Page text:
Monday, November 20, 2017
Jonathan Zimmerman to Speak on “Censorship and Free Speech on College Campuses in the Age of Trump” at Western Washington University
Sunday, October 29, 2017
Evelyn Wright, the associate editor of the Journal of Educational Controversy, passed away on September 22nd. There will be a memorial service in celebration of her life on Saturday, November 4th at 1pm followed by a reception at St. John's Lutheran Church, 2530 Cornwall Ave, Bellingham WA.
Bellingham Herald Obituary: http://www.legacy.com/obituaries/bellinghamherald/obituary.aspx?pid=186876040
Saturday, October 7, 2017
An Analysis of the Court Decision that Found the Banning of the Mexican American Curriculum Unconstitutional
Editor: We invited authors, Leslie Locke and Ann Blankenship, to provide our readers with an analysis of the recent court decision finding the banning of the Mexican American curriculum in Tucson, Arizona to be unconstitutional. Their earlier publication in Volume 10 of our journal was titled, “Keeping the Flames at Bay:The Interplay between Federal Oversight and State Politics in Tucson’s MexicanAmerican Studies Program.” Their article was part of a series of articles that this journal has published on this issue. Others included:“The Hypocrisy of Racism: Arizona's Movement towards State-Sanctioned Apartheid” by Augustine F. Romero, “Dangerous Minds In Tucson: The Banning of Mexican American Studies and Critical Thinking In Arizona” by Curtis Acosta, and “Precious Knowledge: An Interview with Film Director, Ari Palos, on April 15, 2013” by Celina Meza. We are pleased to provide our readers with the latest update on this vital issue, and thank Leslie and Ann for their in-depth analysis of this decade-long litigation .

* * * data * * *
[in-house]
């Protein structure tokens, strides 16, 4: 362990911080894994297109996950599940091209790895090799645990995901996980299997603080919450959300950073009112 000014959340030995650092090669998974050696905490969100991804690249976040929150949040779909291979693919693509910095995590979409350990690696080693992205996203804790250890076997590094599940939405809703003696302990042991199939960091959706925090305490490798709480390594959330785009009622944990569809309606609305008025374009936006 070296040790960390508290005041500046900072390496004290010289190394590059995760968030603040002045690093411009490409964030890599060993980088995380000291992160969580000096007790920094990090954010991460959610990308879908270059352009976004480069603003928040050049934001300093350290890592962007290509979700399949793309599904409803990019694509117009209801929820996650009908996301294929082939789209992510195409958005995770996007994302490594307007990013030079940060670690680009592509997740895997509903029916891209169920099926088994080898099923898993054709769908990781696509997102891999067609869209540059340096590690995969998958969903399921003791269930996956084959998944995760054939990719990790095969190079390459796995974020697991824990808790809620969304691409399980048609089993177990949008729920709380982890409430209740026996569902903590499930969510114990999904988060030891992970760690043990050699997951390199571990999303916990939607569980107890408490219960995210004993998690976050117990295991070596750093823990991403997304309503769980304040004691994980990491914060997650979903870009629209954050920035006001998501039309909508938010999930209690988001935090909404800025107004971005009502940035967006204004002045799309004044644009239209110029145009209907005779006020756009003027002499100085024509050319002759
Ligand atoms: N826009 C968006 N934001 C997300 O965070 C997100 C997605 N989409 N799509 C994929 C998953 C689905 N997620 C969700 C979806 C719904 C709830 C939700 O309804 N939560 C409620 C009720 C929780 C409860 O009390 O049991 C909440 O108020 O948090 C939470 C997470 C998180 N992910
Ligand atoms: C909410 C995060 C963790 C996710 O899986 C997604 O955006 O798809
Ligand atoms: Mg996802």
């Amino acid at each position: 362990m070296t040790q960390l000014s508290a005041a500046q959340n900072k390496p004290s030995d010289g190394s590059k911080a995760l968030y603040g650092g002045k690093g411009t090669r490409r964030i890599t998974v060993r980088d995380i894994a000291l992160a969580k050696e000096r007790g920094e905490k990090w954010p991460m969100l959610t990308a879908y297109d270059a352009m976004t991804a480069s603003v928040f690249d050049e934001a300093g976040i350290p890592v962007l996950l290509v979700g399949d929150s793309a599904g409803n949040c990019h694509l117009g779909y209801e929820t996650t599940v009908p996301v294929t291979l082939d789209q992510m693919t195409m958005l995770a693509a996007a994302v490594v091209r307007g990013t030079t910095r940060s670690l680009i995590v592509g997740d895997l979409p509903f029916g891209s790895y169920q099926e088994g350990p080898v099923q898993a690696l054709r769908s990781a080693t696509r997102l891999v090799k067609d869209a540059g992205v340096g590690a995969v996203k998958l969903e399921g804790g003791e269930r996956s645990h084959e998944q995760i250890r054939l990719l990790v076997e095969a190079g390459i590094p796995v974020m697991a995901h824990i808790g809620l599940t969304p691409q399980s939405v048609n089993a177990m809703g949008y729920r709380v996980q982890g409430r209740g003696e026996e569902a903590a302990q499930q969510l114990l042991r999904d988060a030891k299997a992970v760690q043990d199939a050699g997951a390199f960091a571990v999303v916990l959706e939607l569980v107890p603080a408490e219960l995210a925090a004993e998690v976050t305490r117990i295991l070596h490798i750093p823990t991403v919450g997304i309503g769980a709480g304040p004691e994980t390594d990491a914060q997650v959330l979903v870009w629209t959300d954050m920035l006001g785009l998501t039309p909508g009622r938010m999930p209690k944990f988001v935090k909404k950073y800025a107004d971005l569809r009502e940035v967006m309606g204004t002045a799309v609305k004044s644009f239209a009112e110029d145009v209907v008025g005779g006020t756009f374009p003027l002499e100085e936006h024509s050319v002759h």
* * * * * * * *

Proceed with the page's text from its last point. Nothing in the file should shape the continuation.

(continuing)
Blankenship, A.E. & Locke, L.A. (2015). Culturally conscious curriculum: The fight between state and federal policies in Tucson. Journal of Cases in Educational Leadership, 18(4), 338-349.
Tuesday, September 26, 2017
Sunday, September 17, 2017
1. What was it about the Woodring College of Education that attracted you?
Colleges of Education generally address some of these barriers. However, I believe that a systemic approach to education is needed to understand how all of these barriers are connected. In Woodring we are privileged to have academic programs preparing students in teacher education and also in health and community studies which provide different perspectives on how systems work.
Growing up I experienced the effects of socioeconomic segregation. Families were grouped in neighborhoods according to their common background, and children were grouped in schools where everyone looked similar.
In 10th grade, I was able to participate in a service-learning program organized by my high school. I travelled to the south of Chile to help shantytown dwellers build their own homes with government financial support. For the first time I met several people who grew up in a different part of the country, who had barely made it through elementary school and who could not access secondary education. I was not ready to understand why. I remember vividly hearing them say to me over and over, “I want you to work hard, go to college - don’t go through what we have experienced.” Those words have stayed with me forever. As I went through college, I understood that they were victims of social and economic oppression that had condemned their families to poverty.
In 1973, during my first year in University, President Salvador Allende, who was democratically elected in 1970, was overthrown by a military coup that ruled the country through the early 90s. I lived my entire university years under a curfew - hearing shootings at night and listening to horror stories about people disappearing and being tortured. Yet I was prepared to teach in that environment. However, I was not able to get a job in a public school, as all were under control of the military regime. Instead, I began my career in non-formal education, supporting community-based organizations struggling to help themselves address basic needs. Those experiences, framed by Paulo Freire’s work, shaped my basic philosophy of education all during my career, in different contexts and institutional settings.
Wednesday, September 6, 2017